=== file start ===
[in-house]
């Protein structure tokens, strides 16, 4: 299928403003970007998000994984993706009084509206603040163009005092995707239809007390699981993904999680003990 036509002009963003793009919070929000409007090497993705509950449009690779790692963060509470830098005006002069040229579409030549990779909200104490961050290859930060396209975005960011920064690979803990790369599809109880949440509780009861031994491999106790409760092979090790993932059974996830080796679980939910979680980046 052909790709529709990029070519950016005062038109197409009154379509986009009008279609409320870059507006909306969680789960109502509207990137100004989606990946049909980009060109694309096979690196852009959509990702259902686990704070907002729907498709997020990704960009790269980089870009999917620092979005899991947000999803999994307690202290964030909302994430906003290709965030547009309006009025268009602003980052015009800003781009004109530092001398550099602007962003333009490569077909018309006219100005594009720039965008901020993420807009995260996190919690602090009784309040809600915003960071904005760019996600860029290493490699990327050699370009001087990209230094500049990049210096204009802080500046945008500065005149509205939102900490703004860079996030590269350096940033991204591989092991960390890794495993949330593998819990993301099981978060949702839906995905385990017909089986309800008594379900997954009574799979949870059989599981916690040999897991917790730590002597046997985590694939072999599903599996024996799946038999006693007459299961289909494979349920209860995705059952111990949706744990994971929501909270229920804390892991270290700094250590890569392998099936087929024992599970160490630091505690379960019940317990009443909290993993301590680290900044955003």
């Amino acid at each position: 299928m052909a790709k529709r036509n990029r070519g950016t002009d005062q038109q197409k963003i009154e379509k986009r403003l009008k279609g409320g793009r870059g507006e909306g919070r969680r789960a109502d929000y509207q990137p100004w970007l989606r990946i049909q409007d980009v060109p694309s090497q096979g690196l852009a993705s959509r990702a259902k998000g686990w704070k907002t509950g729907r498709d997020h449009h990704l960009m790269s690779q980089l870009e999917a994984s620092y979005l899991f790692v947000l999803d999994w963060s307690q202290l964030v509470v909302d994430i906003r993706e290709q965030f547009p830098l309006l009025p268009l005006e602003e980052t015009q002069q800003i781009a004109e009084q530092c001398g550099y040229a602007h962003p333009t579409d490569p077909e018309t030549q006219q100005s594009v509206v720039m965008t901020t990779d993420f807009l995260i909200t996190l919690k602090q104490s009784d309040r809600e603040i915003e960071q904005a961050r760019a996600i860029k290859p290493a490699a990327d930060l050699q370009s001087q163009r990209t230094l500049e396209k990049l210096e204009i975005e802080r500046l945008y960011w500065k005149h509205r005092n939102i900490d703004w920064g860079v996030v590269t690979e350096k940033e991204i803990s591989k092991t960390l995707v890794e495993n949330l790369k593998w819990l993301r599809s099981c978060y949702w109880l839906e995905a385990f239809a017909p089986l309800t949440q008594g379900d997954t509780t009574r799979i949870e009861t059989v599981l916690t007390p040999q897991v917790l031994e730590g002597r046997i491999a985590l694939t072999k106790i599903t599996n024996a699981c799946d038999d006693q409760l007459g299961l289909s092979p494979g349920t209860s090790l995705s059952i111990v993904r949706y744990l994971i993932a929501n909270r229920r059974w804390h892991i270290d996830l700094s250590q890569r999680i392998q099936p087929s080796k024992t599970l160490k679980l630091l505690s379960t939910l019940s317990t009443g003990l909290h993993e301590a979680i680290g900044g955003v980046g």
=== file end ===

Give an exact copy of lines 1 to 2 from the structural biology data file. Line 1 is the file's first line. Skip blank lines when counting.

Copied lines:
[in-house]
């Protein structure tokens, strides 16, 4: 299928403003970007998000994984993706009084509206603040163009005092995707239809007390699981993904999680003990 036509002009963003793009919070929000409007090497993705509950449009690779790692963060509470830098005006002069040229579409030549990779909200104490961050290859930060396209975005960011920064690979803990790369599809109880949440509780009861031994491999106790409760092979090790993932059974996830080796679980939910979680980046 052909790709529709990029070519950016005062038109197409009154379509986009009008279609409320870059507006909306969680789960109502509207990137100004989606990946049909980009060109694309096979690196852009959509990702259902686990704070907002729907498709997020990704960009790269980089870009999917620092979005899991947000999803999994307690202290964030909302994430906003290709965030547009309006009025268009602003980052015009800003781009004109530092001398550099602007962003333009490569077909018309006219100005594009720039965008901020993420807009995260996190919690602090009784309040809600915003960071904005760019996600860029290493490699990327050699370009001087990209230094500049990049210096204009802080500046945008500065005149509205939102900490703004860079996030590269350096940033991204591989092991960390890794495993949330593998819990993301099981978060949702839906995905385990017909089986309800008594379900997954009574799979949870059989599981916690040999897991917790730590002597046997985590694939072999599903599996024996799946038999006693007459299961289909494979349920209860995705059952111990949706744990994971929501909270229920804390892991270290700094250590890569392998099936087929024992599970160490630091505690379960019940317990009443909290993993301590680290900044955003």